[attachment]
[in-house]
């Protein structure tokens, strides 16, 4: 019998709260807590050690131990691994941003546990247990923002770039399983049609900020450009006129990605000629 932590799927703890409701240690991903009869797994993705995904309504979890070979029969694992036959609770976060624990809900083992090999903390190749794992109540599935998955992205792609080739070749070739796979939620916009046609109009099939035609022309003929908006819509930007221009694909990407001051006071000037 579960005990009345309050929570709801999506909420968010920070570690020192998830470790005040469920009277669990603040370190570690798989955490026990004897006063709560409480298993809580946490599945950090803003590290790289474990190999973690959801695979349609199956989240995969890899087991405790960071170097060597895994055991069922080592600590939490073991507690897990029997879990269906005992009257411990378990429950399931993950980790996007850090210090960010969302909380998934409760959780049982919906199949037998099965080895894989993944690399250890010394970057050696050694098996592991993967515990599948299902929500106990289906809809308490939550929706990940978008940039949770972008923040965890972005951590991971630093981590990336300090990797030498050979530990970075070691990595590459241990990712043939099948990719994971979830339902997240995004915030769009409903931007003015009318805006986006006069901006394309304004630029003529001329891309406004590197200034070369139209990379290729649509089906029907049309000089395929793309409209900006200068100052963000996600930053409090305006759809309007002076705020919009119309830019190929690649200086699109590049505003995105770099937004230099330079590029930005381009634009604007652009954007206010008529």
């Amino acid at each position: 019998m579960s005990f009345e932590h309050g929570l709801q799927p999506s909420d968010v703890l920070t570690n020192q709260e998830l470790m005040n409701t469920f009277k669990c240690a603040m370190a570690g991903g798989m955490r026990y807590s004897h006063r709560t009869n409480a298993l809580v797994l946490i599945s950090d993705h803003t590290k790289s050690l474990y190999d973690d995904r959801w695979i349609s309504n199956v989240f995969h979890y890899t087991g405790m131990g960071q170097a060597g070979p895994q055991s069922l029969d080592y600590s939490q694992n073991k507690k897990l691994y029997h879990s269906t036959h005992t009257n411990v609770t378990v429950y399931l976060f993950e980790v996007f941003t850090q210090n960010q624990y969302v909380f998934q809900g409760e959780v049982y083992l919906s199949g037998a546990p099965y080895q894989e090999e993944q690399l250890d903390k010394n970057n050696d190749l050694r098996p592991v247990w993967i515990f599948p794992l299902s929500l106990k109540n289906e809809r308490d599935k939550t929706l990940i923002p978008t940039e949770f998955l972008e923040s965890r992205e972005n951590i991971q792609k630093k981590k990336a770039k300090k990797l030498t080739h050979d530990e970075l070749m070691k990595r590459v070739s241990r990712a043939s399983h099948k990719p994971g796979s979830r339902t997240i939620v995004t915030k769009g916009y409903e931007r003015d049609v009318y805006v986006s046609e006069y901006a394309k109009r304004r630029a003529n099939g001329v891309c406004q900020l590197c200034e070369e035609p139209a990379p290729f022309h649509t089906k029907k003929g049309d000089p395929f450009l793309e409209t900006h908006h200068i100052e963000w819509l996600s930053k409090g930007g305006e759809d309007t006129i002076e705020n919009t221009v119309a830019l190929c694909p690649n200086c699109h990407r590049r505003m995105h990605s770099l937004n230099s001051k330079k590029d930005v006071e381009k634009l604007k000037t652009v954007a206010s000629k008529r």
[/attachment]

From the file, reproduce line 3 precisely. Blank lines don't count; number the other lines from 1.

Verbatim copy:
């Amino acid at each position: 019998m579960s005990f009345e932590h309050g929570l709801q799927p999506s909420d968010v703890l920070t570690n020192q709260e998830l470790m005040n409701t469920f009277k669990c240690a603040m370190a570690g991903g798989m955490r026990y807590s004897h006063r709560t009869n409480a298993l809580v797994l946490i599945s950090d993705h803003t590290k790289s050690l474990y190999d973690d995904r959801w695979i349609s309504n199956v989240f995969h979890y890899t087991g405790m131990g960071q170097a060597g070979p895994q055991s069922l029969d080592y600590s939490q694992n073991k507690k897990l691994y029997h879990s269906t036959h005992t009257n411990v609770t378990v429950y399931l976060f993950e980790v996007f941003t850090q210090n960010q624990y969302v909380f998934q809900g409760e959780v049982y083992l919906s199949g037998a546990p099965y080895q894989e090999e993944q690399l250890d903390k010394n970057n050696d190749l050694r098996p592991v247990w993967i515990f599948p794992l299902s929500l106990k109540n289906e809809r308490d599935k939550t929706l990940i923002p978008t940039e949770f998955l972008e923040s965890r992205e972005n951590i991971q792609k630093k981590k990336a770039k300090k990797l030498t080739h050979d530990e970075l070749m070691k990595r590459v070739s241990r990712a043939s399983h099948k990719p994971g796979s979830r339902t997240i939620v995004t915030k769009g916009y409903e931007r003015d049609v009318y805006v986006s046609e006069y901006a394309k109009r304004r630029a003529n099939g001329v891309c406004q900020l590197c200034e070369e035609p139209a990379p290729f022309h649509t089906k029907k003929g049309d000089p395929f450009l793309e409209t900006h908006h200068i100052e963000w819509l996600s930053k409090g930007g305006e759809d309007t006129i002076e705020n919009t221009v119309a830019l190929c694909p690649n200086c699109h990407r590049r505003m995105h990605s770099l937004n230099s001051k330079k590029d930005v006071e381009k634009l604007k000037t652009v954007a206010s000629k008529r």